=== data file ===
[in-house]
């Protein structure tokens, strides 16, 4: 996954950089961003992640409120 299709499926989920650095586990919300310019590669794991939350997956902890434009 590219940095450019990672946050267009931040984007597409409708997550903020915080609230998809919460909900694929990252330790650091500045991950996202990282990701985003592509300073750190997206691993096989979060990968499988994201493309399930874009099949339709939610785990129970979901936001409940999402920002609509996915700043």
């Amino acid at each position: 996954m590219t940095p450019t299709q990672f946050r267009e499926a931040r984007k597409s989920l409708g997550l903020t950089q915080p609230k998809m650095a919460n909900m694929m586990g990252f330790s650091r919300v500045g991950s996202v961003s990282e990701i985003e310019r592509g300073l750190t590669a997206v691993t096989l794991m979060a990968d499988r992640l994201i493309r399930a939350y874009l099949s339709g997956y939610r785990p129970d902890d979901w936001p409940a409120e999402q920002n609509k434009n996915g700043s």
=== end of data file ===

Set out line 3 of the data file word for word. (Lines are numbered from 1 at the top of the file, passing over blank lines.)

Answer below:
């Amino acid at each position: 996954m590219t940095p450019t299709q990672f946050r267009e499926a931040r984007k597409s989920l409708g997550l903020t950089q915080p609230k998809m650095a919460n909900m694929m586990g990252f330790s650091r919300v500045g991950s996202v961003s990282e990701i985003e310019r592509g300073l750190t590669a997206v691993t096989l794991m979060a990968d499988r992640l994201i493309r399930a939350y874009l099949s339709g997956y939610r785990p129970d902890d979901w936001p409940a409120e999402q920002n609509k434009n996915g700043s």